Edges of Empire Biographical Dictionary

of Convict Women from beyond the British Isles

 

Edited by Lucy Frost and Colette McAlpine

 

Who would have thought that a slave in British Hondurus would end up as a female convict in Van Diemen’s Land? Or that two cousins, the oldest aged 12, would be transported from their native Mauritius all the way to New South Wales? And why was a French-born woman with the extravagant name Emme Felicite Gabrielle Chardonez Mallohomme sentenced at London’s Old Bailey to transportation for life?

 

Edges of Empire is a Biographical Dictionary offering accounts of many of these convicts among nearly 200 others who were tried or born outside the British Isles. All were transported to the Australian colonies of New South Wales and Van Diemen’s Land between 1788 and 1853. Their life stories have been tracked from numerous sources around the world, sometimes in detail and sometimes with the merest trace of their existence. The contributors to the Biographical Dictionary are members of the Female Convicts Research Centre, based in Hobart, Tasmania, but with a membership worldwide. For more information go to: http://www.femaleconvicts.org.au.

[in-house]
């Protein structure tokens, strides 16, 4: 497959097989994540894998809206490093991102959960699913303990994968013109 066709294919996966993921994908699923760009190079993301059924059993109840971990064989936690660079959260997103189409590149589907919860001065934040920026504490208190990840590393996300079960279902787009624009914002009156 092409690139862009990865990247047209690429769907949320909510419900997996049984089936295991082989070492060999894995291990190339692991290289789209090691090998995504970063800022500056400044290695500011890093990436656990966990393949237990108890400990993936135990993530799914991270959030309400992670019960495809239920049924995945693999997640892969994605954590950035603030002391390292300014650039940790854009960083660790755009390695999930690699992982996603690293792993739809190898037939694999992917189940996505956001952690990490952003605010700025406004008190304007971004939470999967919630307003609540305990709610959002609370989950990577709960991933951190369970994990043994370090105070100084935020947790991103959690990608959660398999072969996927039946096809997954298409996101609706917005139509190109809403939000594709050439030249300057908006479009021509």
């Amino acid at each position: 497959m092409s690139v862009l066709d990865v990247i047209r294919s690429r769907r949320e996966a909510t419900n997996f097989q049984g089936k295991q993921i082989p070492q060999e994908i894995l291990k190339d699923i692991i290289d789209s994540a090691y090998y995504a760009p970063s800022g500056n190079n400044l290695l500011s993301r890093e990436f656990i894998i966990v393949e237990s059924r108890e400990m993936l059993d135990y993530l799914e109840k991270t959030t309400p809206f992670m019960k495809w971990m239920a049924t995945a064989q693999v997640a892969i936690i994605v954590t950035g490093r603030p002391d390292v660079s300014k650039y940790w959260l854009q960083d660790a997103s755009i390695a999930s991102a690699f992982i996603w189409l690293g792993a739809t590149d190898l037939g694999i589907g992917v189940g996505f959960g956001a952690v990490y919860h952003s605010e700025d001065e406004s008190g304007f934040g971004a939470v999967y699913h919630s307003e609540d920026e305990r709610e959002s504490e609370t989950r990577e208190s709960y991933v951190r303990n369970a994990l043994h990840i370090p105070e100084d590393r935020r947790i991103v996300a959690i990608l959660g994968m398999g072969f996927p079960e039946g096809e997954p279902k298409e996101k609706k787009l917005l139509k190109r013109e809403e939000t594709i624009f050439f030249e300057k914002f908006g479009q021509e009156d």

In addition to the Biographical Dictionary, which includes all the women for whom information has become available,  the more in-depth and comprehensive study, From the Edges of Empire: Convict Women from beyond the British Isles, is available in paperback from Convict Women’s Press Inc.

 

 

Feature Story:

Knowling, Ann

Ann Knowling (1810-?)

by Maureen Mann

 

Ann Knowling or Knoling was born in Lower Canada (now known as Quebec) in about 1810. She was convicted 20 October 1834 at Yorkshire Quarter Sessions of man robbery or stealing money.

Ann arrived in Sydney on the Mary under the command of William Ascough, on 6 September 1835 after a journey of 143 days from London. John Inches was the surgeon. Her indent recorded that Ann was able to read, was Catholic, single and that her trade was that of a housemaid or factory girl. Her sentence was for 7 years and she had a previous three-month conviction. Her complexion was fair to ruddy and slightly pock-pitted, with brown hair and grey eyes. She had lost one of her upper front teeth, and had a slight scar on the centre of her upper lip, as well as on her left forefinger and thumb.

In 1842, she gained her certificate of freedom, dated 27 May 1842. Nothing more is known of her. 

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© 2016 Convict Women's Press Inc.